Barrels

By Barbara Guest 1920–2006 Barbara Guest

Y otras pasan; y viéndome tan triste,
toman un poquito de ti
en la abrupta arruga de mi hondo dolor.

                                   Cesar Vellejo


I won’t let anybody
take a drink
out of this barrel of tears
I’ve collected from you.

Least of all another woman.

I see her coming along.
I know the type.
I can tell you what she’ll
be wearing.

I know the type
I won’t like it.

She’ll look at that barrel
she’s had a few in her day.

Not that she’s ever filled one.

She’ll remark casually,
“Sweet water,
good to wash my hair.”

And who doesn’t know
tears are purer
than rain water
and softer on the hair.

Just as she steps toward it
and makes for the cup,
I’ll see phantom you
and what you were
brought up by the sea.

And scraps of paper
from this ditch of my brain
will float on the water
and choke her.

Barbara Guest, “Barrels” from The Collected Poems of Barbara Guest. Copyright © 2008 by Barbara Guest and reprinted by permission of Wesleyan University Press.

Source: The Collected Poems of Barbara Guest (Wesleyan University Press, 2008)

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Poet Barbara Guest 1920–2006

SCHOOL / PERIOD New York School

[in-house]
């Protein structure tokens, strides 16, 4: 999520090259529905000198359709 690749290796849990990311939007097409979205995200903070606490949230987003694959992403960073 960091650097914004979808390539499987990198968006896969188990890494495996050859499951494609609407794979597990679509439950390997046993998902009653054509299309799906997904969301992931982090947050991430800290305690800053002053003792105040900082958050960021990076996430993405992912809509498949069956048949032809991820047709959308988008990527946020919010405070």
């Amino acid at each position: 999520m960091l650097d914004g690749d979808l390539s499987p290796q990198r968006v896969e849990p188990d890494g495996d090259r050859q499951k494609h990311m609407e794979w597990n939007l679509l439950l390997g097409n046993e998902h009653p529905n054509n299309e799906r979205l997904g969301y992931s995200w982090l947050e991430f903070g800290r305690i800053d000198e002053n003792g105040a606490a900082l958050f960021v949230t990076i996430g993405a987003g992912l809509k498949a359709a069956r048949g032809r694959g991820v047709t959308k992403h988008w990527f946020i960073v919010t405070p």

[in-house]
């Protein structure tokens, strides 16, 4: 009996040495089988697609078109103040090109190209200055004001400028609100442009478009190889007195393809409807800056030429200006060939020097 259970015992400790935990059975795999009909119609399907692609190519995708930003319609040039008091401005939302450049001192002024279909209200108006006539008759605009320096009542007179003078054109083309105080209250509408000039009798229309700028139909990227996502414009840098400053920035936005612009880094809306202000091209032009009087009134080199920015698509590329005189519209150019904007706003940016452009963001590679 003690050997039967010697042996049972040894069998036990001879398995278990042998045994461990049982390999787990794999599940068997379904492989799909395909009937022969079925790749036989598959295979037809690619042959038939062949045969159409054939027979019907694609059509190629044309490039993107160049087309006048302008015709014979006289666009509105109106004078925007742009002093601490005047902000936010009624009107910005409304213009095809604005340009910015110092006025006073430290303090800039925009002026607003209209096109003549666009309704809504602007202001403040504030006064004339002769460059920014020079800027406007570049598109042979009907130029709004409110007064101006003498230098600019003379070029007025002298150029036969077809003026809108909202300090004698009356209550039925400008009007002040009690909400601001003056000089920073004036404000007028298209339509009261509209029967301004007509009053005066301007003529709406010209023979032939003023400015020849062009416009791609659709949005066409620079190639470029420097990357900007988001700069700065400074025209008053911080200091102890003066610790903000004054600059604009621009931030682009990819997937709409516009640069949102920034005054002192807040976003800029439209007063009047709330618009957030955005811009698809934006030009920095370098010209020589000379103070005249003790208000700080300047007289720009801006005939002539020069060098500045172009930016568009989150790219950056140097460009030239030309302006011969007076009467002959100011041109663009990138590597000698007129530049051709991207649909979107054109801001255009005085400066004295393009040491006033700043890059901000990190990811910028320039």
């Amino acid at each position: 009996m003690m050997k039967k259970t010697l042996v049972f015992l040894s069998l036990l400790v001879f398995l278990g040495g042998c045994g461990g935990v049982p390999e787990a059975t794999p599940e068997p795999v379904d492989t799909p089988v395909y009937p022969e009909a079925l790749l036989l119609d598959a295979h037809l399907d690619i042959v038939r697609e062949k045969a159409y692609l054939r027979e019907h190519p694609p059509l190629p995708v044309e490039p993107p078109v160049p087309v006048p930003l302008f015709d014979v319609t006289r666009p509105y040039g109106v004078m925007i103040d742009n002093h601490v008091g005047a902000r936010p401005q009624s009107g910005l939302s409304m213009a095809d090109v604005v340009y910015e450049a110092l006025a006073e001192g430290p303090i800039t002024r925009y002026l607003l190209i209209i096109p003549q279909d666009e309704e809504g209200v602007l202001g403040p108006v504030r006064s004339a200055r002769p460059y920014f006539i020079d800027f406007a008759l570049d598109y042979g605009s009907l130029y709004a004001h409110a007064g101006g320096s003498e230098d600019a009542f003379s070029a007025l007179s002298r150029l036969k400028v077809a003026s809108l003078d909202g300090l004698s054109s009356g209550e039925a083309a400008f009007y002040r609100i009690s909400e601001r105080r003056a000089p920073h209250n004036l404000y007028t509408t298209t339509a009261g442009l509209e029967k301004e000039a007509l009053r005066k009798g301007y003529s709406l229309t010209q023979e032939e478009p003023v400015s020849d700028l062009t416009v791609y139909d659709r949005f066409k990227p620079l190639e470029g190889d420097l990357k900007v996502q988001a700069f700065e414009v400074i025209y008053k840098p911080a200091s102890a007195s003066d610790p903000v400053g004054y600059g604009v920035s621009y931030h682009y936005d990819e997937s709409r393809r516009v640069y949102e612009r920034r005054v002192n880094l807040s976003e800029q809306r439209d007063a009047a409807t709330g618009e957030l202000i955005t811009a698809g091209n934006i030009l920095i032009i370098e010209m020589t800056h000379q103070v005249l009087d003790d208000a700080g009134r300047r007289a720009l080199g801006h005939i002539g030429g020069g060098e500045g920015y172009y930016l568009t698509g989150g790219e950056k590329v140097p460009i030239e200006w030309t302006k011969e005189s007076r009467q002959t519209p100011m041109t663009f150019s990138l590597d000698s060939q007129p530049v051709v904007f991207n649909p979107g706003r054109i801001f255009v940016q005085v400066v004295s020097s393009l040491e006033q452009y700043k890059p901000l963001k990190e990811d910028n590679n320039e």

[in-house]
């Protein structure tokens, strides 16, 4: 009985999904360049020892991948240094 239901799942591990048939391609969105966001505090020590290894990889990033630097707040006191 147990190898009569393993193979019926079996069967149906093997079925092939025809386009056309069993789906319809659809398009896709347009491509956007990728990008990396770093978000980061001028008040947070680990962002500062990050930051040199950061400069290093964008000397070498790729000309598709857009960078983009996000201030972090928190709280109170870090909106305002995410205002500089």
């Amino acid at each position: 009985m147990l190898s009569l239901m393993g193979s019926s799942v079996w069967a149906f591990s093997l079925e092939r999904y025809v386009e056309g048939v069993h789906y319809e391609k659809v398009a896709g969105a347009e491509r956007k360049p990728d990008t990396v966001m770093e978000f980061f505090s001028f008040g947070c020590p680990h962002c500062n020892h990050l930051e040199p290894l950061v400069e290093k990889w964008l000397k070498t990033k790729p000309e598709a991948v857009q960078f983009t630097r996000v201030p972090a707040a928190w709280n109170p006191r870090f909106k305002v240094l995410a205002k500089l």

Subjects Living, Separation & Divorce, Relationships, Love, Break-ups & Vexed Love, Realistic & Complicated

 Barbara  Guest

Biography

Barbara Guest rose to prominence in the late 1950s as a member of an informal group of writers known as the New York school of poets whose membership included Frank O'Hara, John Ashbery, and James Schuyler. Their innovative approach to poetry was influenced by modern art, especially surrealism and abstract expressionism. Guest drew on her own background in art (she worked for Art News magazine in the 1950s) to create poetry . . .

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Poem Categorization

SUBJECT Living, Separation & Divorce, Relationships, Love, Break-ups & Vexed Love, Realistic & Complicated

SCHOOL / PERIOD New York School

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Originally appeared in Poetry magazine.

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